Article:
Iran’s new horizons


‘Closing an unnecessary crisis: Opening new horizons”. This title of the presentation given by the Iranian foreign minister Mohammad Javad Zarif to the resumed negotiations with six world powers in Geneva is a promising and hopeful sign that the long stalemate between them on his country’s nuclear programme can be overcome. He set a positive agenda for the talks, which are to continue next month, and appear to have the potential to reach a settlement that would indeed open new horizons for all concerned.

Mr Zarif is reported to have offered curbs on Iran’s nuclear development programme in return for relieving the crippling sanctions on his country and international recognition of its right to enrich uranium. Iran, a member of the nuclear non-proliferation treaty, insists its nuclear programme is for energy. Its negotiating partners offer no proof that Iran has a military programme, but several suspect it does and know how readily it could be realised once a certain technological threshold is reached.

Mr Zarif’s honesty and detailed engagement has gone a long way to re-establish hope of a breakthrough. He suggests a six-month timetable to reach as a first stage an interim confidence-building agreement involving limited constraints on the nuclear programme and some scaling back of sanctions enabling a more comprehensive solution to be negotiated. Technical experts are meeting before the next session to discuss nuclear as well as financial issues. An unprecedented joint statement acknowledged that Mr Zarif’s plan was an important contribution to the talks. It includes agreement in a second stage on what the end state of Iran’s programme should be and then a third one in which common goals would be adopted.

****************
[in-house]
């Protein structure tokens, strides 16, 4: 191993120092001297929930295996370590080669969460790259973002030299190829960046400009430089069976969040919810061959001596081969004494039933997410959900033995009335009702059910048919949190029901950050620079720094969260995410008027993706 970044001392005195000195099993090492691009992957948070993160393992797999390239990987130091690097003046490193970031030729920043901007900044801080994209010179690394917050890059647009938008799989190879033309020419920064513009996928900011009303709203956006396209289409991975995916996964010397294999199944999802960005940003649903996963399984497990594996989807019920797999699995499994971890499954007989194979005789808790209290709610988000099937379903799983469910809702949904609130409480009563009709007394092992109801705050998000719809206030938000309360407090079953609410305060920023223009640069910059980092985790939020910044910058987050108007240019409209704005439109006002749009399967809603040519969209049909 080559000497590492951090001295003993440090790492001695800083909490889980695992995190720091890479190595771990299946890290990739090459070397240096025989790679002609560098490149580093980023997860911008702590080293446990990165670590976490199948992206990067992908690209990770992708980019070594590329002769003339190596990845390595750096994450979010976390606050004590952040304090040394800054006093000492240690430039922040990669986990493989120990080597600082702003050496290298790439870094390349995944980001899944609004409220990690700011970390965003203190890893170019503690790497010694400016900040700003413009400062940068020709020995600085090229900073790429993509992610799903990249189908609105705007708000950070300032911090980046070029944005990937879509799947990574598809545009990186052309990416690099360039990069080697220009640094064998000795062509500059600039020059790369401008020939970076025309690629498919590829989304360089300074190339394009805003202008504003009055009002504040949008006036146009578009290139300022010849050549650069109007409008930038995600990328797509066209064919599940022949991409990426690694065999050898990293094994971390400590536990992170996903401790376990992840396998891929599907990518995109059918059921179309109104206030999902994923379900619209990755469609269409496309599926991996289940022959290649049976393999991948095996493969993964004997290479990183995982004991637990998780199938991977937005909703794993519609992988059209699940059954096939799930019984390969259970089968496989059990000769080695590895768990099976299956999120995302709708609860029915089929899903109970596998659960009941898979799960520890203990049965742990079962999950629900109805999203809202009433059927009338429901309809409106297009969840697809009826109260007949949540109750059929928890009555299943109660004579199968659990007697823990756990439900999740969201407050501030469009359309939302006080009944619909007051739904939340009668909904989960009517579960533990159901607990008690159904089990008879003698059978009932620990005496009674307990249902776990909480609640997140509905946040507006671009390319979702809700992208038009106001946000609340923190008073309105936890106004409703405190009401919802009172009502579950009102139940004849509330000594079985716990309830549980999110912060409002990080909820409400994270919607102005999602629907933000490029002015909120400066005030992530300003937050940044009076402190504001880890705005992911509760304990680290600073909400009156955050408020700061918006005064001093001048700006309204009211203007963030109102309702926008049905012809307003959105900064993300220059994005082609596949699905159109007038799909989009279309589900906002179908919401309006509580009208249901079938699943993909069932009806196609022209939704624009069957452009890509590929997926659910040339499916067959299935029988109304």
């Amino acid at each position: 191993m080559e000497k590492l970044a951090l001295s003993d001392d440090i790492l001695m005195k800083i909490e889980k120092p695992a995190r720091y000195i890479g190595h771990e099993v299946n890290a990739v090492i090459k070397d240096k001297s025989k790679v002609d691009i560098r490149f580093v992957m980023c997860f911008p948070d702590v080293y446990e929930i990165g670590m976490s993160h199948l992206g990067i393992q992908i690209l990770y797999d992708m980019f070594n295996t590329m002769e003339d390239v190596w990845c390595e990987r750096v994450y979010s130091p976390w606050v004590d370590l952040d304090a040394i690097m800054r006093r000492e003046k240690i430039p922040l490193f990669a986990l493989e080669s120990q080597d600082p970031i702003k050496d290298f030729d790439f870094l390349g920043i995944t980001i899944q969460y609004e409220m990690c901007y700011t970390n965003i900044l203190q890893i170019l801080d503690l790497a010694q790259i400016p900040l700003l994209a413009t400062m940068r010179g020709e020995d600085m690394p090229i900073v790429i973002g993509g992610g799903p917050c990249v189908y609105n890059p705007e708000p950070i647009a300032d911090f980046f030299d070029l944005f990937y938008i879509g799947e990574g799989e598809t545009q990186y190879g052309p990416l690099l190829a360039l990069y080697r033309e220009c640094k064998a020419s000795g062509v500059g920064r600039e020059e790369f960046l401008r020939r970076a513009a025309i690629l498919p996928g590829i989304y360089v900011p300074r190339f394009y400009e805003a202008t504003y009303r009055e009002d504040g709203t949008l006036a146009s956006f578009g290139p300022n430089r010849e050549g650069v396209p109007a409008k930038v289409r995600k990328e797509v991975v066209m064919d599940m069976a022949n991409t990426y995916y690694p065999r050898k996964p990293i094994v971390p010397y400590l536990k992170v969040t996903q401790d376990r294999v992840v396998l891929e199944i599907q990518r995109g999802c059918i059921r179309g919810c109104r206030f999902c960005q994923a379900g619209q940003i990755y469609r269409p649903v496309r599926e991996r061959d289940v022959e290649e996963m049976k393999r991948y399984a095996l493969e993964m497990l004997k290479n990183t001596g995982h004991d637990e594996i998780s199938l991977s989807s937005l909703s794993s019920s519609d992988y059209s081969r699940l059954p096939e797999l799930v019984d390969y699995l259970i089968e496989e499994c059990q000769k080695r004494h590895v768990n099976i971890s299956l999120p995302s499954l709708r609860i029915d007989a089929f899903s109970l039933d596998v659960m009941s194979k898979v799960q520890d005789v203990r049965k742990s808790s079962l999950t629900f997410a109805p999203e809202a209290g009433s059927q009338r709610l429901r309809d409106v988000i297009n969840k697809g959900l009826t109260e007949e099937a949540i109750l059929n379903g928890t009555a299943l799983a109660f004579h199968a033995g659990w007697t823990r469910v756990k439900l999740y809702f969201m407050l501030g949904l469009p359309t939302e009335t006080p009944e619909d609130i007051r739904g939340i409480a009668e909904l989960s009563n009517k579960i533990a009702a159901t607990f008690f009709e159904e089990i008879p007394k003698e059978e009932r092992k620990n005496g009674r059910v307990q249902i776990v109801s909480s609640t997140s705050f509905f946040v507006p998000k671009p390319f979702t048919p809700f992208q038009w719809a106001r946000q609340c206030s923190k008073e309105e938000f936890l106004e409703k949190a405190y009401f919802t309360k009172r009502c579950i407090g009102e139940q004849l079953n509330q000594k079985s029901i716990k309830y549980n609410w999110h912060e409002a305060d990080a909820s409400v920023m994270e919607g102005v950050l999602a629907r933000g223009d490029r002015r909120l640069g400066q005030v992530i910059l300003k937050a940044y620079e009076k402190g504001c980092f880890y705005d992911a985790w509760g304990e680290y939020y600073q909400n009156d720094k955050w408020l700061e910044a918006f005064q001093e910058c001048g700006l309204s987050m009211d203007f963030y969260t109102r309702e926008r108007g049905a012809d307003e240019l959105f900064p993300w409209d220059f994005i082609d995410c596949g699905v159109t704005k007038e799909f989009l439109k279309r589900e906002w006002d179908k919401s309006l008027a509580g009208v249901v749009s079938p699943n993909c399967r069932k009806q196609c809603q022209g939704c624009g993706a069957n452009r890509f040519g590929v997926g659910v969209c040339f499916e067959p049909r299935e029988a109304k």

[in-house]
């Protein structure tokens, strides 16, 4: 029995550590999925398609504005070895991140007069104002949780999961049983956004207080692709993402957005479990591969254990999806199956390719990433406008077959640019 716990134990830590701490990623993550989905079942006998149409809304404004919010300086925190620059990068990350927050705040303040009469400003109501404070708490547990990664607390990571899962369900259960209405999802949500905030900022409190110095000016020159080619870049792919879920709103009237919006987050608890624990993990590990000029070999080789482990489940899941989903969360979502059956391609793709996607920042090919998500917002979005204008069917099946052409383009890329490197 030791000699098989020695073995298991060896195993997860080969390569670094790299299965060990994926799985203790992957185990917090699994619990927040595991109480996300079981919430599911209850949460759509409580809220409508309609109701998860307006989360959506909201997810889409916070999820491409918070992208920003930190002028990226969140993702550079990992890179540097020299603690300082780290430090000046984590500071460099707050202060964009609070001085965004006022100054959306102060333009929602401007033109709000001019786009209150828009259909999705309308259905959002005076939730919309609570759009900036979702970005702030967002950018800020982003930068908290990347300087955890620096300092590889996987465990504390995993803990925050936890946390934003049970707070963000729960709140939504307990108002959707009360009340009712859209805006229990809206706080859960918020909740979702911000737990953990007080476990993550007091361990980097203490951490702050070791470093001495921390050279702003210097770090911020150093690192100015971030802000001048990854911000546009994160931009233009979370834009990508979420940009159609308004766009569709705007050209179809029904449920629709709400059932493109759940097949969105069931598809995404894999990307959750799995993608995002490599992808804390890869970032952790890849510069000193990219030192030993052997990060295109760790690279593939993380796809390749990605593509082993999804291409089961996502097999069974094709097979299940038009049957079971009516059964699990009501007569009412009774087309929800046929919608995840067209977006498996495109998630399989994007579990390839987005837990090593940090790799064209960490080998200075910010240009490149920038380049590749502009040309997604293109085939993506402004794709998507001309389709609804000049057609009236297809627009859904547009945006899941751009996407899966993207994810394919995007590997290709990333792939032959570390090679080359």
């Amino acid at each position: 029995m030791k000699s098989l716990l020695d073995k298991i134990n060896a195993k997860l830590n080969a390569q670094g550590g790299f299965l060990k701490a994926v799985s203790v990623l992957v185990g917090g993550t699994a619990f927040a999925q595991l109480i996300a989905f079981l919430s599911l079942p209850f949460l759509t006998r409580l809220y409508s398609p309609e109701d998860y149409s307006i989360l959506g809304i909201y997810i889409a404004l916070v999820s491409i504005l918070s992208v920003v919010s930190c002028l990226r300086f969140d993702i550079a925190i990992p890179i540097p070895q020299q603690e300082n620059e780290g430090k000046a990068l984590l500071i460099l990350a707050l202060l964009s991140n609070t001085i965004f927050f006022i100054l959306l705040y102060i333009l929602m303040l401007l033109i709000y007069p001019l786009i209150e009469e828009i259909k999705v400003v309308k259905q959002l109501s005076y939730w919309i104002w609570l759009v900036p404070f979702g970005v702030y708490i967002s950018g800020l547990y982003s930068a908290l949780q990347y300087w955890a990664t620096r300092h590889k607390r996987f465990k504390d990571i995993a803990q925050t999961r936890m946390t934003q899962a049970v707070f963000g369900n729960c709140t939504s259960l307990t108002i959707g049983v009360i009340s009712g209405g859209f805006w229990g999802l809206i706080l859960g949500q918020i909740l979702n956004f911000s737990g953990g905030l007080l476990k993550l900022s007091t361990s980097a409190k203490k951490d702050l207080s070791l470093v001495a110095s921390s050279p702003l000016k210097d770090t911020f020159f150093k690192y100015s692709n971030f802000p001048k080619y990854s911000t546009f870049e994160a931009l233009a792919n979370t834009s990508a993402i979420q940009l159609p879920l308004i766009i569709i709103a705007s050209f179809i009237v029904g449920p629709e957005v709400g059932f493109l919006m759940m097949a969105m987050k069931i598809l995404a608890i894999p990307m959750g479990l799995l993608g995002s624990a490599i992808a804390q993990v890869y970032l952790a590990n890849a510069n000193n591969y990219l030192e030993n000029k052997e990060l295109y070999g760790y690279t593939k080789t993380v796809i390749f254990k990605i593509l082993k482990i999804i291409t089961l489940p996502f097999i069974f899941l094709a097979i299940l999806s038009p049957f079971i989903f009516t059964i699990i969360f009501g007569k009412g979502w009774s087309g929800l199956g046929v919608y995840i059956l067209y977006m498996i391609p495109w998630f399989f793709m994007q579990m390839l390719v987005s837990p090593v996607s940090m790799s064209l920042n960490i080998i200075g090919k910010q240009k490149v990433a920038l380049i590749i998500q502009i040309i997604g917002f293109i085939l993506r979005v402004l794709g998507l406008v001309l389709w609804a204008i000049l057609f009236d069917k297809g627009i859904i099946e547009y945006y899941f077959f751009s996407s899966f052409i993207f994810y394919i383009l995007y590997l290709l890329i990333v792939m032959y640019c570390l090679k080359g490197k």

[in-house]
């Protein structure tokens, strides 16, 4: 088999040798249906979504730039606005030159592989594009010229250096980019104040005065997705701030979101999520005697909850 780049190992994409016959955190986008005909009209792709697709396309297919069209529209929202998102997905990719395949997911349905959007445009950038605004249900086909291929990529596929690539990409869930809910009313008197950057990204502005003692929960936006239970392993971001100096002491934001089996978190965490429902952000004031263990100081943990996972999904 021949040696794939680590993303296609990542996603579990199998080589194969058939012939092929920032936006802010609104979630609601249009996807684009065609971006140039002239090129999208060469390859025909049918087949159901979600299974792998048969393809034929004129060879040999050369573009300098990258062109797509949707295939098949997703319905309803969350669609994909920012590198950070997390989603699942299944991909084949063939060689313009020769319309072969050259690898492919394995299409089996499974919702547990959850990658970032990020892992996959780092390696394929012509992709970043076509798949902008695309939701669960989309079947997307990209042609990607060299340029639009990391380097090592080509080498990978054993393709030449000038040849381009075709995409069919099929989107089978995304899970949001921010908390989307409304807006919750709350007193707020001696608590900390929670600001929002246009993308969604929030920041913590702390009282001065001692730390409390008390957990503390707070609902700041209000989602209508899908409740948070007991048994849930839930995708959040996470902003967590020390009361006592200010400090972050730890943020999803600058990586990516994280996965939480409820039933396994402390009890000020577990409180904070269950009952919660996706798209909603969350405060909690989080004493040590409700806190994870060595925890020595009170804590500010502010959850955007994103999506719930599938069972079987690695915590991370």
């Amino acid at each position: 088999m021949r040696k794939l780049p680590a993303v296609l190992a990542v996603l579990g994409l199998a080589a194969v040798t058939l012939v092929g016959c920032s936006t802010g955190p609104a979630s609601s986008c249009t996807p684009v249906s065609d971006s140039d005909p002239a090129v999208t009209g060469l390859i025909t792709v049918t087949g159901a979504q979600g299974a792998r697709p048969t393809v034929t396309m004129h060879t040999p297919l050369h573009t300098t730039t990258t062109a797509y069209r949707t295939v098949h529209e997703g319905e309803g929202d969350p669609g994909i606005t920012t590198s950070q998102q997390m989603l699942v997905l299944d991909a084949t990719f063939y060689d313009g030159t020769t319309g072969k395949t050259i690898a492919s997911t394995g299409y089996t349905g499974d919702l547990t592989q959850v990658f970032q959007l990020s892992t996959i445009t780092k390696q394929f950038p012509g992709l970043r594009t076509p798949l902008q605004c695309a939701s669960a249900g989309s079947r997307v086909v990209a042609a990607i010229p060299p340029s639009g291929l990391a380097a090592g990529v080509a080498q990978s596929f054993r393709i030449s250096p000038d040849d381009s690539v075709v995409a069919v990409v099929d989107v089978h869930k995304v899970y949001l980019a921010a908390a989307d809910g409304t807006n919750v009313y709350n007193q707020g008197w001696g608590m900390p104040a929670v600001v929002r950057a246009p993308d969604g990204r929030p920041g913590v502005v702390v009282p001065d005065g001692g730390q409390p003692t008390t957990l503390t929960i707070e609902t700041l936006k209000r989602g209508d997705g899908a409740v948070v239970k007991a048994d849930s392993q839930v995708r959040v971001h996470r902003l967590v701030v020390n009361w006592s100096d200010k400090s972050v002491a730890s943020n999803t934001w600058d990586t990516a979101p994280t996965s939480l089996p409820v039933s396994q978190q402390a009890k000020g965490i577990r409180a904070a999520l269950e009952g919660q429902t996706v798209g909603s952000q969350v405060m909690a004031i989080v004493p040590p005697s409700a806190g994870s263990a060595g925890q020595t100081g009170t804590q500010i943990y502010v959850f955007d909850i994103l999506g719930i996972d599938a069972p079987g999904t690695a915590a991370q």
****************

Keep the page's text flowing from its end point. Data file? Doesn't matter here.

This agenda is unmistakeably serious and has been so received by Iran’s interlocutors. It must be analysed scrupulously and fairly, without the prejudices and dismissive attitudes which marked previous receptions of Iranian offers, especially by the United States. In the scenario of genuinely new horizons it promises for the Middle East, Iran would have less of a strategic need for nuclear weapons because it would be under less threat of attack or regime change. So these negotiations could be self-fulfilling for regional security, perhaps even by opening up new alignments and guarantees against mutual subversion or antagonism, especially with Israel.

That hopeful prospect is for the future. It would be foolish to anticipate it until confidence and trust are established by concessions and concrete acts in coming months between Iran and these powers. Any final agreements must be brought to the United Nations Security Council for endorsement.

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